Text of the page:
Rainbow Mars

By Larry Niven

Rating: 3 stars

Hanville Svetz travels in time to bring back long-extinct animals to his time period, and so what if they’re somewhat different to those described in the history books: maybe horses did have a single silver horn and maybe snakes did have feathers and wings. But the Secretary General has died and his successor isn’t interested in retrieving animals from history, but in exploring space. This leads to an interesting collaboration between the Institute of Temporal Research and the Bureau of Space which discovers life on Mars in the past, and a beanstalk that is, er, a beanstalk.

This was a rather odd book, and it took me a while to get into its mesh of sci-fi and fantasy, as the human travellers find various mythological Martians, from Burroughs through Bradbury and Heinlein to Wells, but once I got past that I found it quite enjoyable, even if I did need the author’s afterword to recognise all the various Mars references. Time travel usually gives me a headache, but it was handled quite well here and I found the central characters interesting and well-written, people I was quite happy to spend a few hours in the company of.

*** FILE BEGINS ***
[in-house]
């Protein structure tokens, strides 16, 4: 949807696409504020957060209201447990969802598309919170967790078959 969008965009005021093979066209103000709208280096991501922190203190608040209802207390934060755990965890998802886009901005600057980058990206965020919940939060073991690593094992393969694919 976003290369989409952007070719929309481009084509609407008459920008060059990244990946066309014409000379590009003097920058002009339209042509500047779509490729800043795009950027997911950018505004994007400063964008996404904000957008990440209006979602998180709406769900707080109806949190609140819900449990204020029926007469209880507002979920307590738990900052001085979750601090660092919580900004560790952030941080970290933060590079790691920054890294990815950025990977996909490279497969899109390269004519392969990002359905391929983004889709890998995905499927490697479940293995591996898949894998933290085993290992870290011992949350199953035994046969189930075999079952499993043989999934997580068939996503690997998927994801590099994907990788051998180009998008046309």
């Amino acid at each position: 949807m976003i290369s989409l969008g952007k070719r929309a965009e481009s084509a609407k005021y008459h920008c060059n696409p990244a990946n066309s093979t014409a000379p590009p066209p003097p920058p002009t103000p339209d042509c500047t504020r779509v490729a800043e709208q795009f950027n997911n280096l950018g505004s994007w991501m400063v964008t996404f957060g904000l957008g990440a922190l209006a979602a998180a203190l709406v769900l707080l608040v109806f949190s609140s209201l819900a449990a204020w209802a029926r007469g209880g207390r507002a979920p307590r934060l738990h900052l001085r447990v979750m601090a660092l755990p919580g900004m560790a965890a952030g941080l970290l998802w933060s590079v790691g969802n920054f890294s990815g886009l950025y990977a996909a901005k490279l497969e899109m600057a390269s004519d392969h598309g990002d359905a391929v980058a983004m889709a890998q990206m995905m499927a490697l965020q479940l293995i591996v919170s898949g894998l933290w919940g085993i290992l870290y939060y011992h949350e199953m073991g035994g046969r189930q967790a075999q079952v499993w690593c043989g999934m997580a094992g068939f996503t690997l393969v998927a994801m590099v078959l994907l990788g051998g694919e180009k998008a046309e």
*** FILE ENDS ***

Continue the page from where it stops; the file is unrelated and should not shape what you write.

There are other stories in this “atomic era” universe which detail some of Svetz’s adventures in bringing back historical/mythological animals and I would quite like to read some of those now that I know what to expect from this universe.

Book details

ISBN: 9783404242900
Year of publication: 1999

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